You're sending emails from your Python app with the Twilio SendGrid API and you want to attach files to your emails? The Twilio SendGrid API makes it very straightforward to include attachments to your emails. In this post, we’ll attach a pdf document to an email sent via SendGrid. If you have not sent your first email with SendGrid, my colleague Sam has written a post about it. We’ll be picking up where that post ended.
Before we begin, make sure you have the following setup:
- Python 2 or 3 installed (do this first if you haven't already)
- A Free Twilio SendGrid Account
- The Twilio SendGrid Python Library installed in your project
If you haven’t done so already, sign up for a free SendGrid account. You can use the free tier for Ithis tutorial. Once you have your account, create an API Key. You can call it whatever you want, but make sure to hold on to it for later.
It should look like this.
A good way to save this API key is to set it as an environment variable that you can access from your Python code in order to avoid writing it directly in your code. Set the value of the
SENDGRID_API_KEY environment variable to be the API key from your SendGrid account. Here's a useful tutorial if you need help setting environment variables. We will use this later on.
You may want to run the code from this post in an isolated Python environment. If you aren’t sure what a virtual environment is here is a post about virtual environments. Here’s how to set it up.
First install the virtualenv package and run the following command:
Next activate the virtual environment:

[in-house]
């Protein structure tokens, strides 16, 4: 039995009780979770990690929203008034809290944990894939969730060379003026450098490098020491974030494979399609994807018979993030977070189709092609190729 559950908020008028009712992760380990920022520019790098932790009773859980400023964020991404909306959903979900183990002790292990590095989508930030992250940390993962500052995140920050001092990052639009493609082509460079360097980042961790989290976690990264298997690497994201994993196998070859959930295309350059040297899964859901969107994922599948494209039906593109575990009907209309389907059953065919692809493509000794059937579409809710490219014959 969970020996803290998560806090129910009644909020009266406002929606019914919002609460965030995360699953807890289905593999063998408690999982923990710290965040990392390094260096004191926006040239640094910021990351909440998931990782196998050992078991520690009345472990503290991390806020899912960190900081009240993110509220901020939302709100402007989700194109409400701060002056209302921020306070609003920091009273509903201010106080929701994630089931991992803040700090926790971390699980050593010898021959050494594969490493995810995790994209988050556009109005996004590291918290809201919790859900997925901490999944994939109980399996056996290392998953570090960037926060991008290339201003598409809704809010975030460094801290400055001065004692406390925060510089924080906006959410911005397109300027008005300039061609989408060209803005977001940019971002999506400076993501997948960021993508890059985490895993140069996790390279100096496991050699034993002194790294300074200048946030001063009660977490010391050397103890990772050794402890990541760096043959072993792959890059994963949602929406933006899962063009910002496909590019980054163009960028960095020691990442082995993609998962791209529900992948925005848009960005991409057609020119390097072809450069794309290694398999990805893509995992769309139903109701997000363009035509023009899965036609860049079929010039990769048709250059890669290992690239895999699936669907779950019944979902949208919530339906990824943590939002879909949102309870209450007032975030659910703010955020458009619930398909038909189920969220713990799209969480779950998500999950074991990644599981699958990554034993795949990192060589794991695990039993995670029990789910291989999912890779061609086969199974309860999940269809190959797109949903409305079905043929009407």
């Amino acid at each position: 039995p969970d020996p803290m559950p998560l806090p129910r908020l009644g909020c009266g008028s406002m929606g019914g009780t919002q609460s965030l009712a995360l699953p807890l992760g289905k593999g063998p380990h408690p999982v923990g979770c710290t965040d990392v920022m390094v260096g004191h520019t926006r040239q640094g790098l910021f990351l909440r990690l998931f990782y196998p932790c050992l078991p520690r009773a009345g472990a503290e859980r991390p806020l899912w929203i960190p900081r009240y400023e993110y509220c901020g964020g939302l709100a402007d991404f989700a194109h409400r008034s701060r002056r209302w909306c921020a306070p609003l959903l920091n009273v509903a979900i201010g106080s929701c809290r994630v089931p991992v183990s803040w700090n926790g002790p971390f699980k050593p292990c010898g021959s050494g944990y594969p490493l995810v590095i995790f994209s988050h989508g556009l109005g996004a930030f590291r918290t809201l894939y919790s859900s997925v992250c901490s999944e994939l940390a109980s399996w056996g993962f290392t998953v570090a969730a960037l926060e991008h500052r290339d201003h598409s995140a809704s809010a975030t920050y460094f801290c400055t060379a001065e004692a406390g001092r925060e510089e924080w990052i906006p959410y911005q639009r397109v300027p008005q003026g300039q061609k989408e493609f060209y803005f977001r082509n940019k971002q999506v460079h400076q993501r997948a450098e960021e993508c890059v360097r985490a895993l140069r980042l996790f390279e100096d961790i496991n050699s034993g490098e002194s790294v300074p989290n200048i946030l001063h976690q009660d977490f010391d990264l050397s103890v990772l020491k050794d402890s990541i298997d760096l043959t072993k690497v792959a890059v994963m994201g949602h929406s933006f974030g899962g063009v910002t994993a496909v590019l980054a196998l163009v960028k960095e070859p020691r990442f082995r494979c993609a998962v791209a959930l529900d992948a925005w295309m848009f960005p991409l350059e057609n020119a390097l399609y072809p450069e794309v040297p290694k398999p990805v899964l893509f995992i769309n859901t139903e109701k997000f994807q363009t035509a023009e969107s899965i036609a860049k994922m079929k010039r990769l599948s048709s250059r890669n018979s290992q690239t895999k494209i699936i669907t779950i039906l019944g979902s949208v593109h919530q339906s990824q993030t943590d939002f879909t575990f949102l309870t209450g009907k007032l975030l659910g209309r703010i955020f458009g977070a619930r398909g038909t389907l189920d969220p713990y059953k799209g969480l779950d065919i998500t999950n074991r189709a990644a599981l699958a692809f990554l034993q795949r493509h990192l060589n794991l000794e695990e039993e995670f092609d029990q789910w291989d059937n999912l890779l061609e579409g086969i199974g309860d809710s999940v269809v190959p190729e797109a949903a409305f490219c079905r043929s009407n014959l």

Install the SendGrid Python helper library in the virtualenv:
pip install sendgrid
Sending an Email
Let’s pick up where my colleague’s blog post left off, sending an email. You should have a
send_email.py file that looks like this:
import os from sendgrid import SendGridAPIClient from sendgrid.helpers.mail import Mail message = Mail( email@example.com', firstname.lastname@example.org', subject='Sending with Twilio SendGrid is Fun', html_content='<strong>and easy to do anywhere, even with Python</strong>') sg = SendGridAPIClient(os.environ.get('SENDGRID_API_KEY')) response = sg.send(message) print(response.status_code, response.body, response.headers)
We’ll be using the Python base64 module to read our file and encode it as a base64 string. I have used the fictional
attachment.pdf file, so make sure to replace the name of the file with a document that you have stored in the same folder as your
We can create an attachment using the Twilio SendGrid helper libraries. For now let’s send a single
import os import base64 from sendgrid import SendGridAPIClient from sendgrid.helpers.mail import (Mail, Attachment, FileContent, FileName, FileType, Disposition) message = Mail( email@example.com', firstname.lastname@example.org', subject='Sending with Twilio SendGrid is Fun', html_content='<strong>and easy to do anywhere, even with Python</strong>' ) with open('attachment.pdf', 'rb') as f: data = f.read() f.close() encoded_file = base64.b64encode(data).decode() attachedFile = Attachment( FileContent(encoded_file), FileName('attachment.pdf'), FileType('application/pdf'), Disposition('attachment') ) message.attachment = attachedFile sg = SendGridAPIClient(os.environ.get('SENDGRID_API_KEY')) response = sg.send(message) print(response.status_code, response.body, response.headers)
Before running this code, make sure you have the SENDGRID_API_KEY environment variable set, and remember to replace the
to_emails value with your own email address to verify that your code worked correctly.
Finally, save your code and then in your terminal run the following command to send yourself an email:
Check your inbox and you should see something like this!
Now you can add attachments to the emails you send with Twilio SendGrid, but you can do so much more! You can check out the SendGrid docs for a ton of other cool features and uses.
Feel free to reach out to me with any questions or to talk about the amazing things you are building. I can’t wait to see what you build!
- Twitter: @ChatterboxCoder
- Instagram: @ChatterboxCoder
- Email: email@example.com
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